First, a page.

Imagination, Creativity, and…Assessment?

By Katie White (Educational consultant, Author, Assessment Associate, & Art Instructor)

Consider, if you will, that the importance of imagination and creativity inside our school spaces is not up for debate. Let’s begin by moving past this discourse and, instead, asking ourselves how often we associate imagination and creativity with assessment? For some readers, these concepts might seem oppositional—either we exercise imagination and creativity and open up possibility or we narrow or shut down imagination and creativity by introducing assessment into the equation. When we approach learning experiences with this either/or paradigm, we end up not only limiting the potential of imagination and creativity to enhance the learning and assessment experiences of both ourselves and our students, but we also limit the potential of assessment to enhance and expand our creative and imaginative processes.

Creativity, imagination, and assessment work together, in equal parts, to expand and refine problem-solving, creative expression, inquiry, and play, all of which lead to rich and relevant learning.

The trick is to ensure that when we engage in imaginative and creative thinking, we leverage assessment to clarify and facilitate the generation of ideas, possibilities, and decisions. Assessment is the process that kick starts us out of the status quo and moves us into new directions, releasing imagination and creative work. When we make decisions about how to engage in assessment in our learning spaces, we need to ensure that these processes are open-ended, co-constructed, relevant, and student-driven. Assessment can and should intentionally support the intrinsic and personal nature of imagination and creativity.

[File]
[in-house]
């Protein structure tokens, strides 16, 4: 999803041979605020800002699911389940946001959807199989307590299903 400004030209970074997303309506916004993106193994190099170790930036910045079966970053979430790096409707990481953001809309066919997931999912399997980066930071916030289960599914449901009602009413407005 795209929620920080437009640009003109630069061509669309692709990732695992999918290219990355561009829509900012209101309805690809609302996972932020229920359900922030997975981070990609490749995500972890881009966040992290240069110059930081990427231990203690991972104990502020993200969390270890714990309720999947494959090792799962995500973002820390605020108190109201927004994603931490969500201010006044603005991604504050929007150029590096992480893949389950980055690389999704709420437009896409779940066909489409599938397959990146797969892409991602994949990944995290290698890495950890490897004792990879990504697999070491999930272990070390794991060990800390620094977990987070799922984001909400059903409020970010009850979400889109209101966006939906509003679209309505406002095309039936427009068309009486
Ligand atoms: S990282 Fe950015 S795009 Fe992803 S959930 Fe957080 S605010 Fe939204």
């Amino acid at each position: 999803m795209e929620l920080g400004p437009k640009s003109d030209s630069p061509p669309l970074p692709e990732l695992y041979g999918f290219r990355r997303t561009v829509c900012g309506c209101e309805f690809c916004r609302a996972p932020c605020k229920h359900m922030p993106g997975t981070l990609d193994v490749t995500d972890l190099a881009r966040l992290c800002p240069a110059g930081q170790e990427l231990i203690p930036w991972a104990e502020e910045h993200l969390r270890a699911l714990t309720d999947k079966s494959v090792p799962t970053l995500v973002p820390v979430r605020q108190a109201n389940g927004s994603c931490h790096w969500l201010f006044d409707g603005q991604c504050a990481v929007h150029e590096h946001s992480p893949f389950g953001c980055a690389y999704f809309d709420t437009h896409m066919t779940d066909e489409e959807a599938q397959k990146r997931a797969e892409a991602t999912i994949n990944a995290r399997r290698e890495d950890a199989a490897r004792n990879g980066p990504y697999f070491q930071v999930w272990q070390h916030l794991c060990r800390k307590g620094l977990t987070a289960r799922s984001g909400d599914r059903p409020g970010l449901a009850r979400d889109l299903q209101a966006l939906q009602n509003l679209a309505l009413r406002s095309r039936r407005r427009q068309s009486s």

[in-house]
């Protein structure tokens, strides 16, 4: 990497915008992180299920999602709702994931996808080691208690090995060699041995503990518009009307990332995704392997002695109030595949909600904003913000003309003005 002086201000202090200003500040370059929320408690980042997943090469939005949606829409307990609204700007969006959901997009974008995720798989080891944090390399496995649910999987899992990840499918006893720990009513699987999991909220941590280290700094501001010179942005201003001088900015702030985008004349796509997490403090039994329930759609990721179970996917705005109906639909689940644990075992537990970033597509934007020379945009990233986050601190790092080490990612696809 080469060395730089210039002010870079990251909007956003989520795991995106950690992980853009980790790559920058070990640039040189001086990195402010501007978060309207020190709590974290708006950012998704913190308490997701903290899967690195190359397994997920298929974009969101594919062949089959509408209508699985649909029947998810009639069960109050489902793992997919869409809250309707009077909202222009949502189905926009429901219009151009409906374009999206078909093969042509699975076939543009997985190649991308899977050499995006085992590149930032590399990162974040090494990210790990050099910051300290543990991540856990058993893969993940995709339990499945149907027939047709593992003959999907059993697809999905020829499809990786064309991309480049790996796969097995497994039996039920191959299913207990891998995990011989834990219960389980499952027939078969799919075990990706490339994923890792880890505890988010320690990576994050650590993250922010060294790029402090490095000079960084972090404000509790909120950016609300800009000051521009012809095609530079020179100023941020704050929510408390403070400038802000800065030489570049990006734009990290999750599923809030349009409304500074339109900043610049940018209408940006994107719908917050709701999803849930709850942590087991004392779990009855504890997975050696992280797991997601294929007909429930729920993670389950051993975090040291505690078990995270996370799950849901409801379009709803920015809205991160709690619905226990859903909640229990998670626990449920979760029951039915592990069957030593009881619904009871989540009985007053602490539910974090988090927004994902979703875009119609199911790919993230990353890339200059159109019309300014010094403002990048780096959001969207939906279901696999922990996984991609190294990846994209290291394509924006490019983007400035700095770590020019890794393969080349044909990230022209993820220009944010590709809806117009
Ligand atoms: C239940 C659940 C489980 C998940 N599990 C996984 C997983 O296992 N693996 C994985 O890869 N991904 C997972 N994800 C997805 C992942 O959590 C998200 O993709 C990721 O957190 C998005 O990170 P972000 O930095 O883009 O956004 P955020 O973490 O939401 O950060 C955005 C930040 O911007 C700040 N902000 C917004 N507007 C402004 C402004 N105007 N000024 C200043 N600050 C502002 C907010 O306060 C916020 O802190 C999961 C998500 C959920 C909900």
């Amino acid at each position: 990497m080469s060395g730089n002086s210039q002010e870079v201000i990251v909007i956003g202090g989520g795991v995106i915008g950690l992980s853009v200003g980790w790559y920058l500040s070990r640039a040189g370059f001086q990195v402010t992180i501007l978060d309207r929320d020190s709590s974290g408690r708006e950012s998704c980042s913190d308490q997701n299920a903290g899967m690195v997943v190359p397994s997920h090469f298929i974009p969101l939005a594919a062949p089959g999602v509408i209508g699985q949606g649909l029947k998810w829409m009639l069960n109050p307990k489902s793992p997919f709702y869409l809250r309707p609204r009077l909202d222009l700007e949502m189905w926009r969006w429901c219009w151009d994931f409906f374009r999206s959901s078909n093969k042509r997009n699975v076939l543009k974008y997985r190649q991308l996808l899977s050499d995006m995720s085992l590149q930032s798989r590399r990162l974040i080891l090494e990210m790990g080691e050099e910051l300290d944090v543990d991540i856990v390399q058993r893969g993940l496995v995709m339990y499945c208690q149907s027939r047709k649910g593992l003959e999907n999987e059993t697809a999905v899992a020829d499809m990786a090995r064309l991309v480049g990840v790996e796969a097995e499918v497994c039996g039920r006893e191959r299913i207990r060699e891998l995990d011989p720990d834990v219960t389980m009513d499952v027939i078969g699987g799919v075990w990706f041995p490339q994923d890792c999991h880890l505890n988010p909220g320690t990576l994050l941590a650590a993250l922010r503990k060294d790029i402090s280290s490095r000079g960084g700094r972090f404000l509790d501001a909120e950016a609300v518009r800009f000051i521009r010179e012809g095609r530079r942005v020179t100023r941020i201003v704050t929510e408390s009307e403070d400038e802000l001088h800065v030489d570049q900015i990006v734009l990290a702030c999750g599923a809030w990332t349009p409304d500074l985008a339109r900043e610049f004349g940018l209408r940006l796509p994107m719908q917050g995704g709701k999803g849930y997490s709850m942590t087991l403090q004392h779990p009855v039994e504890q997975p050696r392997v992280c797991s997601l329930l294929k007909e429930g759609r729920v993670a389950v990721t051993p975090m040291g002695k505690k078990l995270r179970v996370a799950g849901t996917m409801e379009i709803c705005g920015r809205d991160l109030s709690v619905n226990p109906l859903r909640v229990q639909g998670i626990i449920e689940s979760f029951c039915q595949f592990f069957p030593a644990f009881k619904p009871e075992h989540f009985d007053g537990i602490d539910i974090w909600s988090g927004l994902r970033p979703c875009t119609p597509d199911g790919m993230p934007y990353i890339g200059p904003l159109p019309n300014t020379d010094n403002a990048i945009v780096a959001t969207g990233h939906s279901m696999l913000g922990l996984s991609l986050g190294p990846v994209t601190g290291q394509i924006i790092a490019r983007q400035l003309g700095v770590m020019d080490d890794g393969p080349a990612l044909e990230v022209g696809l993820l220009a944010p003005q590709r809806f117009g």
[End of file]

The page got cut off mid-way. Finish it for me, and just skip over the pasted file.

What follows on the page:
Assessment, Imagination, & Creativity

To maximize the potential of the reciprocal relationship between assessment, imagination, and creativity, there are a number of choices we might consider making in our classrooms:

  • Make the work matter. This means inviting learning and assessment experiences that are engaging, relevant, and important to the students themselves. Assessment, imagination, and creativity flow out of experiences that matter. Furthermore, meaningful work carries learners through the tough times that can occur during the creative process. Open-ended, divergent thinking can be messy, frustrating, and disappointing. However, when we truly care about the outcome, we persevere through these difficulties, imagining a different path and product as a result.
  • Withhold external evaluation. Ensure that assessment processes during exploration, inquiry, and play are formative in nature. Engage learners in self-assessment frequently, inviting students to set their own goals, ask their own questions, and seek supports in ways that are meaningful to them. Attaching a value to imagination and creativity in progress completely shuts down risk-taking and ownership. Instead, formative assessment, self-assessment, and feedback propel creativity forward and keep the learning experience wide open.
  • Focus on the notion of goals (or hopes and questions needing to be answered). Instead of narrowing imagination and creativity, when approached with an open stance, goals can actually engage these processes. Beginning with a framework and then supporting multiple perspectives, options, and actions can move learners in directions they may not access otherwise. This is when assessment, creativity, and imagination bring out the best in each other.